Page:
After the full-page report, the full-page ad

4 May 2012

Mail Today‘s outstanding political cartoonist, R. Prasad, on the irony of newspapers running advertisements from the controversial truck maker, Tatra, when it is at the heart of a major corruption scandal involving the Indian Army.

Among the newspapers which received the full-page ad is The Indian Express, whose controversial full-page report on the coup that wasn’t was vital ammunition in the battle between the outgoing Army chief, General V.K. Singh, and the Congress-led UPA government.

Cartoon: courtesy R. Prasad/ Mail Today

Also read: Indian Express ‘C’ report: scoop, rehash or spin?

Indian Express stands by its ‘C’ report

How the media viewed the Indian Express ‘C’ report

Aditya Sinha tears into the Indian Express ‘C’ report

Adolf Hitler reacts to the Indian Express ‘C’ report

‘Aman ki Asha’ now bears the whiff of newsprint

3 May 2012

First two newspaper groups, The Times of India and Jang joined hands to give peace a chance. Now, Hindustan Times reports that newsprint has stepped into the minefield that is India-Pakistan relations. Jang and The Dawn are buying newsprint from India.

Image: courtesy Hindustan Times

Also read: Sailing with the doves, supping with the hawks

Adolf Hitler reacts to Indian Express ‘C’ report

2 May 2012

Just as the journalistic world was consigning the Indian Express ‘C’ report—the full page, three-deck headline, three-byline story of the coup that wasn’t—to the dustbin of history, the Fuhrer steps in.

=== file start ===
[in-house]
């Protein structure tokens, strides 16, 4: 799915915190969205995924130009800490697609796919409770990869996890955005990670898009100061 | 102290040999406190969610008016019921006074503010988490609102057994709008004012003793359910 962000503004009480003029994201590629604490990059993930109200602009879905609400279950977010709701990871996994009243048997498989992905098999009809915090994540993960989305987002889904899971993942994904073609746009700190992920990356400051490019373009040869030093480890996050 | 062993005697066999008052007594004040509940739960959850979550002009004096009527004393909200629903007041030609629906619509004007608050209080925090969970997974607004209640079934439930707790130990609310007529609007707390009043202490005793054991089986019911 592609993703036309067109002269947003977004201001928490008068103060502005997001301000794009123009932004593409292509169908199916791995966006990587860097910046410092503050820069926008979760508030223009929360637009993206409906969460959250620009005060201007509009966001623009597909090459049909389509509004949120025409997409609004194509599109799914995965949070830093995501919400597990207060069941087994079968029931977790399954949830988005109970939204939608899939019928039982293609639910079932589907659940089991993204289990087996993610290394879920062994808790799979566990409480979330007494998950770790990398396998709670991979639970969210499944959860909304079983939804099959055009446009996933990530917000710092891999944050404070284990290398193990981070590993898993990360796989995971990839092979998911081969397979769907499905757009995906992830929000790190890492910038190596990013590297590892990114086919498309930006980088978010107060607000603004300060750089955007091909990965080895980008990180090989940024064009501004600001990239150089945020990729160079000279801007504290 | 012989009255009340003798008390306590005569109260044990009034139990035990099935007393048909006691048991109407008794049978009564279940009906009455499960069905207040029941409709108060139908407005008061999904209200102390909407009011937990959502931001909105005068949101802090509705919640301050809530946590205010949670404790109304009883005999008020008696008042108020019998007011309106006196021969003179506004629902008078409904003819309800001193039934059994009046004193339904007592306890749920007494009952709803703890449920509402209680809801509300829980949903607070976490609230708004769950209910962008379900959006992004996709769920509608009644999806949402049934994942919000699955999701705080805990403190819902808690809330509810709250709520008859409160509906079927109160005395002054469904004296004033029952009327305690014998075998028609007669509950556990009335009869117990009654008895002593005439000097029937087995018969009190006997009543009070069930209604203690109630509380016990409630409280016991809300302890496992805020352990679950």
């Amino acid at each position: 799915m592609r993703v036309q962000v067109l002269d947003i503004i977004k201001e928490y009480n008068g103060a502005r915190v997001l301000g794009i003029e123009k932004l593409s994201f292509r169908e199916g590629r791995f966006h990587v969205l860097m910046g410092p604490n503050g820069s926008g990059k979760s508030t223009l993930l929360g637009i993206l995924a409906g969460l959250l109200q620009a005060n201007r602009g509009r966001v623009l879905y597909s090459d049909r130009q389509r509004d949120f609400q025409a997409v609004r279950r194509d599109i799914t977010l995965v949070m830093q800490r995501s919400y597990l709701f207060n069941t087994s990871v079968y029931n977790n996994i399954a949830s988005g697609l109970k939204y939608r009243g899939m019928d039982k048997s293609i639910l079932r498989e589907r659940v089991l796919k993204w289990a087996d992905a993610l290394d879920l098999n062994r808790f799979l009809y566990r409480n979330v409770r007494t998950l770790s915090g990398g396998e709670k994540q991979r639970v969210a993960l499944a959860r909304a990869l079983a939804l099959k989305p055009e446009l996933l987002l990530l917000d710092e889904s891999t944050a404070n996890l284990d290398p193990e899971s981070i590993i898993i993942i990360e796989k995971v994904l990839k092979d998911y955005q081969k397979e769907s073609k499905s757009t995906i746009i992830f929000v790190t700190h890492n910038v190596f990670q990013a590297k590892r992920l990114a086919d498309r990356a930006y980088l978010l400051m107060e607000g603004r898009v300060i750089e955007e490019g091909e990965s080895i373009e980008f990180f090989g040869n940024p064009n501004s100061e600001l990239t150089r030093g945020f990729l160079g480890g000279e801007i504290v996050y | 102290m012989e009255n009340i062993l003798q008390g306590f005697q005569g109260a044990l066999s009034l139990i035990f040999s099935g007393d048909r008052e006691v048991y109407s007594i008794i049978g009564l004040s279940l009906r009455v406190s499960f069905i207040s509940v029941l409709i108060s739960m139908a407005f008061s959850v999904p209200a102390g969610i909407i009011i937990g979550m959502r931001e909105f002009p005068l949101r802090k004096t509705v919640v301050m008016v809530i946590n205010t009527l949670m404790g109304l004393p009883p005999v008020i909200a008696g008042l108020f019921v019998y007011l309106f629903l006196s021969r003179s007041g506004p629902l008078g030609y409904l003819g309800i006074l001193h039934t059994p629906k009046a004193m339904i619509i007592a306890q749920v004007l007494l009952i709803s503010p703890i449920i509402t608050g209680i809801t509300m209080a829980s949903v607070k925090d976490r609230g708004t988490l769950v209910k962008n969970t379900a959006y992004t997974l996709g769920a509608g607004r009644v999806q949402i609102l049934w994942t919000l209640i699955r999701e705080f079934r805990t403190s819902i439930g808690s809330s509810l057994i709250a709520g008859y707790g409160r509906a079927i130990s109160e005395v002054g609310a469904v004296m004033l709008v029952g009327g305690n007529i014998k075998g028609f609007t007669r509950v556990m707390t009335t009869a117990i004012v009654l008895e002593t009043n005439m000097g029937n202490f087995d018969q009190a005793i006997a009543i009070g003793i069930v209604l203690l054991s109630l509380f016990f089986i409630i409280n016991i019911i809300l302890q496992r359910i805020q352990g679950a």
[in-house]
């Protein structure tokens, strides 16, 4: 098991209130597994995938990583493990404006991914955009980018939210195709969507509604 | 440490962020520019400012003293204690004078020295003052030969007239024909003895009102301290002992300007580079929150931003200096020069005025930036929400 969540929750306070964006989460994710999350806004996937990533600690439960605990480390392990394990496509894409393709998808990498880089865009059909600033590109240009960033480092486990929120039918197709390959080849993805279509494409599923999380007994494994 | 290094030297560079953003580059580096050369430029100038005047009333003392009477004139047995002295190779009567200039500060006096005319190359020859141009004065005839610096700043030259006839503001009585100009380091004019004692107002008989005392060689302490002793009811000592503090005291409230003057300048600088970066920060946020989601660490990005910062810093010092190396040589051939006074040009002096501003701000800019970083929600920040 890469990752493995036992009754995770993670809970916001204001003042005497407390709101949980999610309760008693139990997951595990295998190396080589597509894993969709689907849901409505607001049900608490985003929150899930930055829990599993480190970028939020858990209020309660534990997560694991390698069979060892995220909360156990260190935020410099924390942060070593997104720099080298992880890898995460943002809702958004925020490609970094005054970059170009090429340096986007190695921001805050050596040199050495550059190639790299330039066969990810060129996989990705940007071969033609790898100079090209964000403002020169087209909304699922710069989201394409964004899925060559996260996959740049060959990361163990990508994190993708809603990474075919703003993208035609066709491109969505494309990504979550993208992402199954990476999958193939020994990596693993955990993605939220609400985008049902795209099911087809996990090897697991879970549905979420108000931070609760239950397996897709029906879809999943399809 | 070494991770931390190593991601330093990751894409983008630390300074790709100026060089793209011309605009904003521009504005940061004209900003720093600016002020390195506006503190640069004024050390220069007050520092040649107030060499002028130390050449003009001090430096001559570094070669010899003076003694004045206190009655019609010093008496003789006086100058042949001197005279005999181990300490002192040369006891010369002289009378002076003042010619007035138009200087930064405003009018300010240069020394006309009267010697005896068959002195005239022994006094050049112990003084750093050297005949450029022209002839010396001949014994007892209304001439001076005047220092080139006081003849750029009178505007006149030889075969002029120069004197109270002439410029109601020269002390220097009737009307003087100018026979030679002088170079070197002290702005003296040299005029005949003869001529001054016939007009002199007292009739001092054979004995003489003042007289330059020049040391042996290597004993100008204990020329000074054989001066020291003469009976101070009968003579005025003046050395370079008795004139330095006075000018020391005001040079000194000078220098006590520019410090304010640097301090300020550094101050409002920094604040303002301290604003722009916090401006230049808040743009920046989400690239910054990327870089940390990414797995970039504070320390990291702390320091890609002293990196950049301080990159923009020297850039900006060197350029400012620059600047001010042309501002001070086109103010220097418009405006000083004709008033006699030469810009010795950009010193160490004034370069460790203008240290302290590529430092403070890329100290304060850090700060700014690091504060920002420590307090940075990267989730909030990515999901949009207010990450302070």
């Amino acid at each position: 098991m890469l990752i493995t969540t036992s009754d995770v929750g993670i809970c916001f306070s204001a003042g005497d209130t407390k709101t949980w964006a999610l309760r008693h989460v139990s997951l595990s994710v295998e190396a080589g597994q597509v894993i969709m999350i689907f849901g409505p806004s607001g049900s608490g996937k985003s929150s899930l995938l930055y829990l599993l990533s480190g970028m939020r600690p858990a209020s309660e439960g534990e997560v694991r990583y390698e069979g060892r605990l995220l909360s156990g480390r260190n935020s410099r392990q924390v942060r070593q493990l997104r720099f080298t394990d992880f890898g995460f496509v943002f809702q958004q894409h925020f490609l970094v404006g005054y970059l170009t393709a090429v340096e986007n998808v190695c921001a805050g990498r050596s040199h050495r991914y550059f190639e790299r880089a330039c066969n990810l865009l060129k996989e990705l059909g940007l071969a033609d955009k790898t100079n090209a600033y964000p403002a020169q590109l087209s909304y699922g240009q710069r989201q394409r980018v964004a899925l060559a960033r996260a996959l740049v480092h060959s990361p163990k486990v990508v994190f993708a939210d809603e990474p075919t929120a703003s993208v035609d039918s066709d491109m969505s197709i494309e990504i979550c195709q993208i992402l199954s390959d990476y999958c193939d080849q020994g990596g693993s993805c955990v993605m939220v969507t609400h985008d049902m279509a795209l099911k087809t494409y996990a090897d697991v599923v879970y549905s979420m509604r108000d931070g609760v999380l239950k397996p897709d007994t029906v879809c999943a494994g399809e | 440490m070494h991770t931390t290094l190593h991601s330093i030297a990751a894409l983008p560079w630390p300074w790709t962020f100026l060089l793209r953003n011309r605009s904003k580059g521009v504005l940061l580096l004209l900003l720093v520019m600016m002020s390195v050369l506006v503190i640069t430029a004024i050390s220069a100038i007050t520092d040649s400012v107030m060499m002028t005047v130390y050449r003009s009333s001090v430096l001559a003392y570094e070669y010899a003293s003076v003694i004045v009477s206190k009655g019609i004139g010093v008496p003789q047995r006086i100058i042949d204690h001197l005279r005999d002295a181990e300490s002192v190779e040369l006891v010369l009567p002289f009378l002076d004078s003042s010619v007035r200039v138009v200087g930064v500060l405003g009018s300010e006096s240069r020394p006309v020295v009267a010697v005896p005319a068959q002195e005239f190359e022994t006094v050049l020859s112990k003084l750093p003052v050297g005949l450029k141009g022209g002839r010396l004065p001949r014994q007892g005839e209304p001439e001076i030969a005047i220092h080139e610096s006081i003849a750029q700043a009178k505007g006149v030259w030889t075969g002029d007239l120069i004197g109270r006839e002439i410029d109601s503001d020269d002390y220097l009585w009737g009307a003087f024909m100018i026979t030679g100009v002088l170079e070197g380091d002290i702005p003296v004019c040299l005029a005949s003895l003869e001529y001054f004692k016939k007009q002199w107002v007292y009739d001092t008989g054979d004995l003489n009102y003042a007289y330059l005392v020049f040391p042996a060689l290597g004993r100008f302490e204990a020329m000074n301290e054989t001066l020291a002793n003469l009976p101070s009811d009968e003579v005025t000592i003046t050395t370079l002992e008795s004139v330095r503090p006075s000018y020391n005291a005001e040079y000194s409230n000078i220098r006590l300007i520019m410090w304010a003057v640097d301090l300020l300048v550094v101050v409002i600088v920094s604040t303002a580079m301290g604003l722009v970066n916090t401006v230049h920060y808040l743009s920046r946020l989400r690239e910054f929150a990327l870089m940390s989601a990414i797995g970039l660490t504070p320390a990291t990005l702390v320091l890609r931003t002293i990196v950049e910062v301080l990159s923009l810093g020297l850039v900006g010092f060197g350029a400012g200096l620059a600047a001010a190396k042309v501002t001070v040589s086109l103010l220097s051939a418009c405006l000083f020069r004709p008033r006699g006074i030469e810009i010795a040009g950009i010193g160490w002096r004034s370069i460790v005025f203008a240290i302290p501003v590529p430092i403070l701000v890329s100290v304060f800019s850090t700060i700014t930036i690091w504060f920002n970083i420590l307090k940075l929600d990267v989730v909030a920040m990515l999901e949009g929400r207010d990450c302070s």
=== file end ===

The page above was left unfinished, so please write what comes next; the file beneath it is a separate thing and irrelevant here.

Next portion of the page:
Also read: Indian Express ‘C’ report: scoop, rehash or spin?

Indian Express stands by its ‘C’ report

How the media viewed the Indian Express ‘C’ report

Aditya Sinha tears into the Indian Express ‘C’ report

Ex-IHT journalist goes missing from Rishikesh

2 May 2012

Mail Today, the tabloid newspaper from the India Today group, on Jonathan Spollen, the 28-year-old Irish journalist formerly with the New York Times-owned International Herald Tribune, who has gone missing from Rishikesh.

Read the full article: Irish journalist goes missing

‘Newsweek’ prize for South Asian commentary

2 May 2012

PRESS RELEASE: The American newsweekly Newsweek and the website The Daily Beast are offering a prize for the best commentary writing in South Asia in partnership with the Open Hands Initiative in order to celebrate and nurture outstanding talent and find fresh voices covering the region.

The aim of the prize is to promote and support the work of an individual who has contributed thoughtful, important, and engaging commentary on the great social, political, and cultural issues of their region.

The prize offers $25,000, a one-month residency at the Norman Mailer Center and Writers Colony in Provincetown, Massachusetts, and a biweekly column for a year on The Daily Beast. The winner will be honoured at a dinner at the Asia Society in New York City on June 20.

Any nominated columnist, journalist, or writer based in and writing about South Asia (Afghanistan, Pakistan, India, Nepal, Bhutan, Sri Lanka, and Bangladesh) is eligible for the prize. Only commentary written in the year prior to submission will be considered eligible for the prize.

Nominees must be available to travel to New York for the June 20 prize ceremony.

Editors, publishers, and writers across South Asia may nominate the best English-language columnists and journalists  or apply by sending us three to five examples of their work and writing a brief letter explaining why that particular individual deserves this recognition.

A panel of prominent international journalists and media experts— including writer and historian William Dalrymple, Editor of Newsweek International Tunku Varadarajan, Newsweek & The Daily Beast books editor Lucas Wittmann, author and journalist Sir Harold Evans, and Madhulika Sikka, executive producer, NPR—will read the submissions to select one winner and two finalists.

To submit a nomination, email commentaryprize@newsweekdailybeast.com